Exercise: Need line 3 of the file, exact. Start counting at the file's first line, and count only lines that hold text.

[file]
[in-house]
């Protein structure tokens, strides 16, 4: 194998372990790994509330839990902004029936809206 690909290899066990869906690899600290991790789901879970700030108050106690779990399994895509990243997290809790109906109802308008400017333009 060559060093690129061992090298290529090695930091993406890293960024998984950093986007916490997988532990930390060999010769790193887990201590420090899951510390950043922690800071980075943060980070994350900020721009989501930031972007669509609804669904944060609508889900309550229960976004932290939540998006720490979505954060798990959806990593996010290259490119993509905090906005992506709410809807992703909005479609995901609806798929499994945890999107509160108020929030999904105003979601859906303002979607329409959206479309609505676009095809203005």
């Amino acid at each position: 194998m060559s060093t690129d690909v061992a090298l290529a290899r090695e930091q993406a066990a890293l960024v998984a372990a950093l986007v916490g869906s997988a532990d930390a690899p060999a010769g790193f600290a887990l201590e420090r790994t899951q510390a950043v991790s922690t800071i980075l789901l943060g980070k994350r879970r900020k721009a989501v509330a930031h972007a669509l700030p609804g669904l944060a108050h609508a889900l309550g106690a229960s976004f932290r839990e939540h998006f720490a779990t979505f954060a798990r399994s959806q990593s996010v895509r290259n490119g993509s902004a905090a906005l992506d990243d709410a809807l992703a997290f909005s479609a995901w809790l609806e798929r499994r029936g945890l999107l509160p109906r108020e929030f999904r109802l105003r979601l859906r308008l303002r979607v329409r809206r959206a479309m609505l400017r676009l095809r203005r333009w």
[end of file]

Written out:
């Amino acid at each position: 194998m060559s060093t690129d690909v061992a090298l290529a290899r090695e930091q993406a066990a890293l960024v998984a372990a950093l986007v916490g869906s997988a532990d930390a690899p060999a010769g790193f600290a887990l201590e420090r790994t899951q510390a950043v991790s922690t800071i980075l789901l943060g980070k994350r879970r900020k721009a989501v509330a930031h972007a669509l700030p609804g669904l944060a108050h609508a889900l309550g106690a229960s976004f932290r839990e939540h998006f720490a779990t979505f954060a798990r399994s959806q990593s996010v895509r290259n490119g993509s902004a905090a906005l992506d990243d709410a809807l992703a997290f909005s479609a995901w809790l609806e798929r499994r029936g945890l999107l509160p109906r108020e929030f999904r109802l105003r979601l859906r308008l303002r979607v329409r809206r959206a479309m609505l400017r676009l095809r203005r333009w």